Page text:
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Few thought habits can be as destructive for our life as perfectionism.

We of all have some drops of perfectionism sabapervaizrunning through our veins.  We love to be winners, to take the prize, to hear the applause, to come in at the top of the list.  That aspiration to reach higher and to be the best we can be pushes us forward and urges us to grow.

But when the desire to excel turns into the need to be perfect, it robs us of our power.  In fact, it can stop us dead in our tracks, eliminate the joy from life, and keep us away from growing at all.

When you’re caught in in this trap, perfectionism leads us to:

  • Overemphasize your setbacks and shortcomings
  • Focus on and criticize flaws, mistakes and shortcomings in yourself and others
  • Believe that you’re inadequate, that you don’t measure up
  • Be immobilized by fear of both failure and success
  • Suffer from heightened stress, ill health and depression

Perfectionists often…

  • Have very high standards for themselves and others.
  • Feel frustrated when they don’t meet their goals.
  • Blamethem when things go wrong — even when they are not directly involved.
  • Intentionally set goals they know are almost impossible to reach.
  • They are hardly ever really satisfied with their performance.
  • Procrastinate

Here are some ideas on overcoming perfectionism.

  1. Make up some rules.
  2. List the advantages and disadvantages of trying to be perfect.
  3. Work on your self esteem.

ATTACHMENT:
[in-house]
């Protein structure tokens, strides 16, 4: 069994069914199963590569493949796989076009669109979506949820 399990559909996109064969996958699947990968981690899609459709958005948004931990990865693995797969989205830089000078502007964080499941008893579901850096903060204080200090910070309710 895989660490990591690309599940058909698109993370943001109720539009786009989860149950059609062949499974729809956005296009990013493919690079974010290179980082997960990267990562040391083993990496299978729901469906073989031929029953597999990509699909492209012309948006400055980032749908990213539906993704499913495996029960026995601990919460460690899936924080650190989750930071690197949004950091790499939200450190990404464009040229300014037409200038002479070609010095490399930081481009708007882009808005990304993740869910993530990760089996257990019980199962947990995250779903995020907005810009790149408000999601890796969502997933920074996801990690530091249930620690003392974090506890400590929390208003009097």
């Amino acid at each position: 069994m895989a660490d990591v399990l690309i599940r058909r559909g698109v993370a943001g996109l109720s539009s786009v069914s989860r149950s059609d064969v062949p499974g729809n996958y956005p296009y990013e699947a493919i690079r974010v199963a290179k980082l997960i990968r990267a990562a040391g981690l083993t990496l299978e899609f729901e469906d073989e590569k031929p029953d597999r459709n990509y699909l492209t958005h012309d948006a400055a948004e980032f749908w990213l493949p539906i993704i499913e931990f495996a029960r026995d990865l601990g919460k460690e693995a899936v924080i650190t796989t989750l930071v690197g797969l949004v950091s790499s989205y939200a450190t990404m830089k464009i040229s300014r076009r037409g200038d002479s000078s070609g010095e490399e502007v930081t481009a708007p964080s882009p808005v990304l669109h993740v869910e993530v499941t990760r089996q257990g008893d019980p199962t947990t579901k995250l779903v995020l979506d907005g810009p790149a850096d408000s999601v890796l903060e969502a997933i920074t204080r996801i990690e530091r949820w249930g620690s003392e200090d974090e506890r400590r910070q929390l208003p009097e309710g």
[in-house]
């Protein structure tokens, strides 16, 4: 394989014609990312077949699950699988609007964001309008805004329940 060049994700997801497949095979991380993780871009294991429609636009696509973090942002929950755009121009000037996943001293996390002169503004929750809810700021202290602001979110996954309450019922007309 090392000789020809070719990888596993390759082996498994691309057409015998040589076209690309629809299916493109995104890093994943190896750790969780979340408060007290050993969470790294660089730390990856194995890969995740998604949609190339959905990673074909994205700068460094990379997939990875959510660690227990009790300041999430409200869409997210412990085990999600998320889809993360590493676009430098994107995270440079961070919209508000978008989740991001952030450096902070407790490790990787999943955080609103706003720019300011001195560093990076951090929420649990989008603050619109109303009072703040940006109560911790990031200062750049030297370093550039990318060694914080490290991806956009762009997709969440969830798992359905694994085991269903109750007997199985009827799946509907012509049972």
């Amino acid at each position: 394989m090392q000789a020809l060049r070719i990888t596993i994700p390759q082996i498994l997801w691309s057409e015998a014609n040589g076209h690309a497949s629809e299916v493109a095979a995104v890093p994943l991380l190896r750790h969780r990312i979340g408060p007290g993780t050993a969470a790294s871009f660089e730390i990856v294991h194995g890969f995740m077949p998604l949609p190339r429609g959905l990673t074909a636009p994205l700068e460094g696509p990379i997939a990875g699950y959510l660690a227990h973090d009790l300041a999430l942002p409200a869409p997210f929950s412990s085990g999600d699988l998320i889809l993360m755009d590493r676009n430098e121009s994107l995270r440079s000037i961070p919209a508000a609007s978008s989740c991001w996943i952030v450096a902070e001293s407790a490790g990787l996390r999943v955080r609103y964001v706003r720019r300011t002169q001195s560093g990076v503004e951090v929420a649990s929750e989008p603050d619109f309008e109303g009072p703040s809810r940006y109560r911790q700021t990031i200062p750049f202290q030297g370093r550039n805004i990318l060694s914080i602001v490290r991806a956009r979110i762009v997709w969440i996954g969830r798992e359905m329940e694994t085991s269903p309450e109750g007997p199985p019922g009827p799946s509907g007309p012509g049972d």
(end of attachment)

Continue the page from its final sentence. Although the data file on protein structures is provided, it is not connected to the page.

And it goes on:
4. Look at the big picture.
  5. Set reasonable expectations.
  6. Learn to laugh.
  7. The enemy of good is perfect.
  8. Give yourself a break and delegate when possible.
  9. Adopt the belief that “I’d rather be happy than perfect.”
  10. Forgive yourself for not being perfect.
  11. Love yourself in spite of your imperfections.
  12. Capture ideas.
  13. Do a reality check.
  14. Celebrate your mistakes.
  15. Be yourself

Maybe you’re not a perfectionist at all. Maybe your way of setting goals works for you. If that is the case then it wouldn’t make sense for you to change anything. Maybe “Healthy Striving” can help you fine-tune your approach to work and goal-setting. Just experiment and see what works for you.

The cost of setting unrealistic goals is that you always feel frustrated and disappointed when you fail. On the occasions when you do succeed, like when you had enough time to do the jigsaw puzzle above, you still didn’t feel good about it because you think you “should” have done better. Imagine the weight of all of that disappointment if you continue to set goals this way for the rest of your life!

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